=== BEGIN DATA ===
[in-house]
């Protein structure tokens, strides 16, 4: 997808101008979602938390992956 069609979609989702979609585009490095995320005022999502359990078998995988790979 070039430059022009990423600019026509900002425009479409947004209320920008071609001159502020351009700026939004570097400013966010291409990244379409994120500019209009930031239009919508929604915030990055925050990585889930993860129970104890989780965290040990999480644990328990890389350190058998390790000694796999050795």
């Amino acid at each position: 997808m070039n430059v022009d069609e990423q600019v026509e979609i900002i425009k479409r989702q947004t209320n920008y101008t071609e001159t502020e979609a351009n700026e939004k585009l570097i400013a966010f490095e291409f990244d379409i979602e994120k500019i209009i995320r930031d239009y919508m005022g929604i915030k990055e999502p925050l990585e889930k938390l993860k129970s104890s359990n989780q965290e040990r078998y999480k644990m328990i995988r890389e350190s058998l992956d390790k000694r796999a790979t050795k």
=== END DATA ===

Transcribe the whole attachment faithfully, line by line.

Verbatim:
[in-house]
């Protein structure tokens, strides 16, 4: 997808101008979602938390992956 069609979609989702979609585009490095995320005022999502359990078998995988790979 070039430059022009990423600019026509900002425009479409947004209320920008071609001159502020351009700026939004570097400013966010291409990244379409994120500019209009930031239009919508929604915030990055925050990585889930993860129970104890989780965290040990999480644990328990890389350190058998390790000694796999050795």
């Amino acid at each position: 997808m070039n430059v022009d069609e990423q600019v026509e979609i900002i425009k479409r989702q947004t209320n920008y101008t071609e001159t502020e979609a351009n700026e939004k585009l570097i400013a966010f490095e291409f990244d379409i979602e994120k500019i209009i995320r930031d239009y919508m005022g929604i915030k990055e999502p925050l990585e889930k938390l993860k129970s104890s359990n989780q965290e040990r078998y999480k644990m328990i995988r890389e350190s058998l992956d390790k000694r796999a790979t050795k």